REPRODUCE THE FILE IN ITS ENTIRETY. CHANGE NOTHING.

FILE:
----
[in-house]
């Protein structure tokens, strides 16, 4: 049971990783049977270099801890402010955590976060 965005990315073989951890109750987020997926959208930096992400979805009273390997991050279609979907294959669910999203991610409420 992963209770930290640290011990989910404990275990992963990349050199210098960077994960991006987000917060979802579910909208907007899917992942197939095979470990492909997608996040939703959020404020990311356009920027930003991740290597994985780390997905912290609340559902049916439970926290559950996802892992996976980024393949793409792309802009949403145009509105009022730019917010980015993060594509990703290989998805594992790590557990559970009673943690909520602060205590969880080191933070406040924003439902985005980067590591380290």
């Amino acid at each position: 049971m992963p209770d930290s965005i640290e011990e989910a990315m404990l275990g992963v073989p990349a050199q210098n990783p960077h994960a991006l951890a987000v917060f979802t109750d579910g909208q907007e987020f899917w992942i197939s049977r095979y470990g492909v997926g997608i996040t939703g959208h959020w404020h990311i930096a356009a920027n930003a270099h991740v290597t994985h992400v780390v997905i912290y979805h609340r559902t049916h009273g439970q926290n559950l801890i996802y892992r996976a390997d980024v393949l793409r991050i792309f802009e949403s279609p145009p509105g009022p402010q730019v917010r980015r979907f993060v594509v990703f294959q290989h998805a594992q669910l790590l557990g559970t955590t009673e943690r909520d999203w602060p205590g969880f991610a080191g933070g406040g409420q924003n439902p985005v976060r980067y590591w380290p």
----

[in-house]
């Protein structure tokens, strides 16, 4: 049971990783049977270099801890402010955590976060 965005990315073989951890109750987020997926959208930096992400979805009273390997991050279609979907294959669910999203991610409420 992963209770930290640290011990989910404990275990992963990349050199210098960077994960991006987000917060979802579910909208907007899917992942197939095979470990492909997608996040939703959020404020990311356009920027930003991740290597994985780390997905912290609340559902049916439970926290559950996802892992996976980024393949793409792309802009949403145009509105009022730019917010980015993060594509990703290989998805594992790590557990559970009673943690909520602060205590969880080191933070406040924003439902985005980067590591380290």
């Amino acid at each position: 049971m992963p209770d930290s965005i640290e011990e989910a990315m404990l275990g992963v073989p990349a050199q210098n990783p960077h994960a991006l951890a987000v917060f979802t109750d579910g909208q907007e987020f899917w992942i197939s049977r095979y470990g492909v997926g997608i996040t939703g959208h959020w404020h990311i930096a356009a920027n930003a270099h991740v290597t994985h992400v780390v997905i912290y979805h609340r559902t049916h009273g439970q926290n559950l801890i996802y892992r996976a390997d980024v393949l793409r991050i792309f802009e949403s279609p145009p509105g009022p402010q730019v917010r980015r979907f993060v594509v990703f294959q290989h998805a594992q669910l790590l557990g559970t955590t009673e943690r909520d999203w602060p205590g969880f991610a080191g933070g406040g409420q924003n439902p985005v976060r980067y590591w380290p």